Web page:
You know that your home's plumbing can have problems from time to time, but do you also that pipes and other plumbing fixtures eventually wear out? Your plumbing might be one of the most durable aspects of your house, but it won't last forever. All materials ultimately fail, including newer options such as PVC or cross-linked polyethylene (PEX).
When your plumbing begins to age, you're more likely to experience costly repair issues. Given enough time, the effort and expense involved in fixing these issues will exceed the cost of wholesale plumbing replacement. If your home is more than a couple of decades old, keep an eye out for these three warning signs that you might be dealing with plumbing well past its prime.
1. Constant Pinhole Leaks
Pinhole leaks are an unfortunate feature of copper piping. These leaks occur when the pipe corrodes due to age or problematic water conditions, allowing water to work its way through weak points slowly. You'll know you have these leaks by their characteristic high-velocity spray. Since pinhole leaks are so small, they tend to release intense streams of water that sometimes look like jets or misting.
If you have a pinhole leak in one location, there's a good chance your pipes are corroding elsewhere, as well. A plumber can use an inspection camera to determine the extent of the problem, but you should expect to replace multiple sections of affected piping. In many cases, you'll continue to experience these leaks until you replace all of your aging pipes.
2. Stress or Joint Cracks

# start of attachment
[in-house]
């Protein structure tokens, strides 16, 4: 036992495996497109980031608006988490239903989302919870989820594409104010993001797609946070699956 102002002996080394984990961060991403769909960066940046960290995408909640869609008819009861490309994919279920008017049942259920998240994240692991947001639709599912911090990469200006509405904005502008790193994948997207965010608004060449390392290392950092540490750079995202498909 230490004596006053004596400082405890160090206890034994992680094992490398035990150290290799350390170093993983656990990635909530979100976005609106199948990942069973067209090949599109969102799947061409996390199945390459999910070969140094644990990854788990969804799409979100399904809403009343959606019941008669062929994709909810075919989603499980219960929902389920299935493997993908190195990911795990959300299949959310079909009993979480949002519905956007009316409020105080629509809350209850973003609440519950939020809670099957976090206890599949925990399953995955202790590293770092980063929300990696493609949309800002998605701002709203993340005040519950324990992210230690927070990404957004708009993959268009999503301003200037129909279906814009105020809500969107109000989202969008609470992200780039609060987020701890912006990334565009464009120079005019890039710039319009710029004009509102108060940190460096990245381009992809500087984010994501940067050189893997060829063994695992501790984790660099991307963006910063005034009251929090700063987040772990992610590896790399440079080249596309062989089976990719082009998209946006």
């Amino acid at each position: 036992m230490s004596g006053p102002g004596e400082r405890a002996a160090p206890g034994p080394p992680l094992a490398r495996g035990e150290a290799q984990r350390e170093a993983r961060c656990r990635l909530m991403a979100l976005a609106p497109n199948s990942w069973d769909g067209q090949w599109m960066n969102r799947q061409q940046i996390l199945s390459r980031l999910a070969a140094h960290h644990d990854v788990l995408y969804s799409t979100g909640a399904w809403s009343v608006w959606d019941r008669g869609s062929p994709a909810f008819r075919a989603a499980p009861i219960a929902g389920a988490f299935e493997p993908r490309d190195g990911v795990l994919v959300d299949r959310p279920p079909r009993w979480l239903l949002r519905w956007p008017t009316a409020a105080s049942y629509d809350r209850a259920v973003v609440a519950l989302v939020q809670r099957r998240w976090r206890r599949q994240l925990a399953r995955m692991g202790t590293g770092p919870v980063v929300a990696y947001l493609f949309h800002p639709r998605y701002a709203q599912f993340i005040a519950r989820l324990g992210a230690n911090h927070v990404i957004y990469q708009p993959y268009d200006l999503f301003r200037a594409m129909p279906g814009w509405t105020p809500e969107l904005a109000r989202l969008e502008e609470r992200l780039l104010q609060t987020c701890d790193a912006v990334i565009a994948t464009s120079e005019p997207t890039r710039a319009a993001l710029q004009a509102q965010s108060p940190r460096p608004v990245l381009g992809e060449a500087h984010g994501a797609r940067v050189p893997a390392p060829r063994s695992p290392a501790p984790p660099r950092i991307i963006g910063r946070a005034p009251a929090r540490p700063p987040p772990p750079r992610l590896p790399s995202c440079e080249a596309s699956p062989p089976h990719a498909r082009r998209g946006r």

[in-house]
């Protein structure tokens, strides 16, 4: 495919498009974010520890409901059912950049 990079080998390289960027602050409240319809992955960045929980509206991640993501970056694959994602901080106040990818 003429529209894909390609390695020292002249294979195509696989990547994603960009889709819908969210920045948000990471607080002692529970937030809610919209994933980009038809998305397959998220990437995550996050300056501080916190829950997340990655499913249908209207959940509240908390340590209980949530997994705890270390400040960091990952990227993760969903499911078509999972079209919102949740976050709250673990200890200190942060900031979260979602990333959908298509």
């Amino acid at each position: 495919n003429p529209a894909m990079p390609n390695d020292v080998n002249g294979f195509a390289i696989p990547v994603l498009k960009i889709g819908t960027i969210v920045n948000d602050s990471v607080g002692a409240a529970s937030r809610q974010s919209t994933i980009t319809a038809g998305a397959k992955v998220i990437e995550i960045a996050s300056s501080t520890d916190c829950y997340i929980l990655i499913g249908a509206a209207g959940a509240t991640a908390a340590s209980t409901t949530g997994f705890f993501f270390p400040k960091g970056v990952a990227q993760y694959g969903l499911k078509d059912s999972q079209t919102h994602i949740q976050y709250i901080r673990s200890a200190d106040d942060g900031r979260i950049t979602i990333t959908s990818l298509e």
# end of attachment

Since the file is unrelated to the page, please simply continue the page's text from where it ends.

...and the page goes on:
PVC is a surprisingly durable material, but it's potentially vulnerable to shifts in temperature. Low temperatures can cause PVC pipes to become brittle, eventually leading to cracks and leaks. However, unlike copper, PVC usually doesn't fail from age alone. Instead, improper usage, temperature variations, or stress result in PVC pipes weakening over time.
If you have multiple cracks or leaks in your PVC pipe, you may need a professional to scrutinize your home's plumbing. Common issues include uninsulated pipes or pipes that run through areas exposed to excessive UV radiation. In many cases, the best option may be to replace these pipes and address the underlying issue to avoid potentially catastrophic failures.
3. Constant Sewer Drainage Issues
If your sewer pipes keep backing up, they may be degrading and in need of replacement. Old sewer pipes can rot, become infested with tree roots, or even collapse entirely. Although clearing the immediate clog might temporarily solve the problem, you'll often need to consider pipe replacement or trenchless repair to address the issue permanently.
Replacing old plumbing isn't fun or cheap, but it's critical to avoid failures and potential water damage. If your home experiences any of the signs of aging plumbing, you should contact a plumber to determine if you can benefit from replacing your old pipes.